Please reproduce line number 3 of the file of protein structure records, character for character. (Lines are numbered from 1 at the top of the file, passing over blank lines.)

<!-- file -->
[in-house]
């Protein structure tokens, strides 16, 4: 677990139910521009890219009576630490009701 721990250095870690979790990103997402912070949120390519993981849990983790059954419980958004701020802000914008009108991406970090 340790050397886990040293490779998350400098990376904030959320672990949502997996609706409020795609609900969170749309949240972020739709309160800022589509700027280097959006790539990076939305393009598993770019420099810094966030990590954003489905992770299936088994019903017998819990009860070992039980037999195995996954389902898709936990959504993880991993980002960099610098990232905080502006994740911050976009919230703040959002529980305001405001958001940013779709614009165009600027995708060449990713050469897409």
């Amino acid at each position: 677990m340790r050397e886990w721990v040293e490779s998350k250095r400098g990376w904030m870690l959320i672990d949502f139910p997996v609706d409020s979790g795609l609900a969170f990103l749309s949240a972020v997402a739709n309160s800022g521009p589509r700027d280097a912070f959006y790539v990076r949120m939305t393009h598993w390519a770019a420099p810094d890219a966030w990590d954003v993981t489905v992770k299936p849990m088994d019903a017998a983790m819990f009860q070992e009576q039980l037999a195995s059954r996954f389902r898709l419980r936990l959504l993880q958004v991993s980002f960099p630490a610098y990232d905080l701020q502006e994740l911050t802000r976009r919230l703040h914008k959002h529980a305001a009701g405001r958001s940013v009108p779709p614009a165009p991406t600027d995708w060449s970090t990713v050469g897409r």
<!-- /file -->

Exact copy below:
């Amino acid at each position: 677990m340790r050397e886990w721990v040293e490779s998350k250095r400098g990376w904030m870690l959320i672990d949502f139910p997996v609706d409020s979790g795609l609900a969170f990103l749309s949240a972020v997402a739709n309160s800022g521009p589509r700027d280097a912070f959006y790539v990076r949120m939305t393009h598993w390519a770019a420099p810094d890219a966030w990590d954003v993981t489905v992770k299936p849990m088994d019903a017998a983790m819990f009860q070992e009576q039980l037999a195995s059954r996954f389902r898709l419980r936990l959504l993880q958004v991993s980002f960099p630490a610098y990232d905080l701020q502006e994740l911050t802000r976009r919230l703040h914008k959002h529980a305001a009701g405001r958001s940013v009108p779709p614009a165009p991406t600027d995708w060449s970090t990713v050469g897409r």